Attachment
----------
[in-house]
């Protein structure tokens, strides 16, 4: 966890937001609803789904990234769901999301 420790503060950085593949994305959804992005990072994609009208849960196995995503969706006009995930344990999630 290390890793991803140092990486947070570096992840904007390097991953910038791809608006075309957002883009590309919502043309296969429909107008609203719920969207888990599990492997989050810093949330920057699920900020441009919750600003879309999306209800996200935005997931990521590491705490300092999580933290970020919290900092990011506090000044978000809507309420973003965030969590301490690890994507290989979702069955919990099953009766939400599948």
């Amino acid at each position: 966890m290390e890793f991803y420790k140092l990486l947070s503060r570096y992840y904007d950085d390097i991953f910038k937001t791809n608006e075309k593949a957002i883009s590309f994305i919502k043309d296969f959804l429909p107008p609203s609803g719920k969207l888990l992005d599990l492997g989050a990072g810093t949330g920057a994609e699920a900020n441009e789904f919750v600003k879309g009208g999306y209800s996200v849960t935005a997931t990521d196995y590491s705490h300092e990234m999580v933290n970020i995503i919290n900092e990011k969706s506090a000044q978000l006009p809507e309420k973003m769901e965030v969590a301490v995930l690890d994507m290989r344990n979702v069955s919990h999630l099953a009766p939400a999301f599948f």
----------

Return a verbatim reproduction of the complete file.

[in-house]
């Protein structure tokens, strides 16, 4: 966890937001609803789904990234769901999301 420790503060950085593949994305959804992005990072994609009208849960196995995503969706006009995930344990999630 290390890793991803140092990486947070570096992840904007390097991953910038791809608006075309957002883009590309919502043309296969429909107008609203719920969207888990599990492997989050810093949330920057699920900020441009919750600003879309999306209800996200935005997931990521590491705490300092999580933290970020919290900092990011506090000044978000809507309420973003965030969590301490690890994507290989979702069955919990099953009766939400599948």
């Amino acid at each position: 966890m290390e890793f991803y420790k140092l990486l947070s503060r570096y992840y904007d950085d390097i991953f910038k937001t791809n608006e075309k593949a957002i883009s590309f994305i919502k043309d296969f959804l429909p107008p609203s609803g719920k969207l888990l992005d599990l492997g989050a990072g810093t949330g920057a994609e699920a900020n441009e789904f919750v600003k879309g009208g999306y209800s996200v849960t935005a997931t990521d196995y590491s705490h300092e990234m999580v933290n970020i995503i919290n900092e990011k969706s506090a000044q978000l006009p809507e309420k973003m769901e965030v969590a301490v995930l690890d994507m290989r344990n979702v069955s919990h999630l099953a009766p939400a999301f599948f």